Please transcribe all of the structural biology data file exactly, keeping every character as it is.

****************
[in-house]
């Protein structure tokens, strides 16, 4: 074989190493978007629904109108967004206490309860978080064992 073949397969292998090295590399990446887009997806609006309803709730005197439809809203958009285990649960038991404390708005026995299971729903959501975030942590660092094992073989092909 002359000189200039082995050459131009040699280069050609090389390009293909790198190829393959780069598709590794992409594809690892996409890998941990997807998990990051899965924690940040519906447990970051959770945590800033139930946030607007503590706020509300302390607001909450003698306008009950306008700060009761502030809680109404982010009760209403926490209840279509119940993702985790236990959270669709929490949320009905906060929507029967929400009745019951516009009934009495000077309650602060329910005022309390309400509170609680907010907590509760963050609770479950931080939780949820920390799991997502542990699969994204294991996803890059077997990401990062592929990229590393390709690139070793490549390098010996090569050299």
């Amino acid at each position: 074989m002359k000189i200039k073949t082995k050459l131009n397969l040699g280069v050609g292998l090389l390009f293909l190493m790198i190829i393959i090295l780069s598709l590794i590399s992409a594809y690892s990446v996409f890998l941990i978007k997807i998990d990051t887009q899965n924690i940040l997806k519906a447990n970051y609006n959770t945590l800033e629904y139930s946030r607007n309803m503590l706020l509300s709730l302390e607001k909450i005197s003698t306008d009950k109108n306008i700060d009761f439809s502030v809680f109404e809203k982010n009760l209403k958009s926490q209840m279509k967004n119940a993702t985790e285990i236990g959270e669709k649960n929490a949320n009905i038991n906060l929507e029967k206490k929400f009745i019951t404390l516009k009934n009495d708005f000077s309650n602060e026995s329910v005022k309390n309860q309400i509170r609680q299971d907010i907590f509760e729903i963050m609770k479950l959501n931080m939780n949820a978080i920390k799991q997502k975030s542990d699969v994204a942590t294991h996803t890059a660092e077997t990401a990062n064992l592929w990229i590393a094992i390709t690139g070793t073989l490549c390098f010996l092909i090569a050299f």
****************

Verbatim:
[in-house]
């Protein structure tokens, strides 16, 4: 074989190493978007629904109108967004206490309860978080064992 073949397969292998090295590399990446887009997806609006309803709730005197439809809203958009285990649960038991404390708005026995299971729903959501975030942590660092094992073989092909 002359000189200039082995050459131009040699280069050609090389390009293909790198190829393959780069598709590794992409594809690892996409890998941990997807998990990051899965924690940040519906447990970051959770945590800033139930946030607007503590706020509300302390607001909450003698306008009950306008700060009761502030809680109404982010009760209403926490209840279509119940993702985790236990959270669709929490949320009905906060929507029967929400009745019951516009009934009495000077309650602060329910005022309390309400509170609680907010907590509760963050609770479950931080939780949820920390799991997502542990699969994204294991996803890059077997990401990062592929990229590393390709690139070793490549390098010996090569050299």
């Amino acid at each position: 074989m002359k000189i200039k073949t082995k050459l131009n397969l040699g280069v050609g292998l090389l390009f293909l190493m790198i190829i393959i090295l780069s598709l590794i590399s992409a594809y690892s990446v996409f890998l941990i978007k997807i998990d990051t887009q899965n924690i940040l997806k519906a447990n970051y609006n959770t945590l800033e629904y139930s946030r607007n309803m503590l706020l509300s709730l302390e607001k909450i005197s003698t306008d009950k109108n306008i700060d009761f439809s502030v809680f109404e809203k982010n009760l209403k958009s926490q209840m279509k967004n119940a993702t985790e285990i236990g959270e669709k649960n929490a949320n009905i038991n906060l929507e029967k206490k929400f009745i019951t404390l516009k009934n009495d708005f000077s309650n602060e026995s329910v005022k309390n309860q309400i509170r609680q299971d907010i907590f509760e729903i963050m609770k479950l959501n931080m939780n949820a978080i920390k799991q997502k975030s542990d699969v994204a942590t294991h996803t890059a660092e077997t990401a990062n064992l592929w990229i590393a094992i390709t690139g070793t073989l490549c390098f010996l092909i090569a050299f």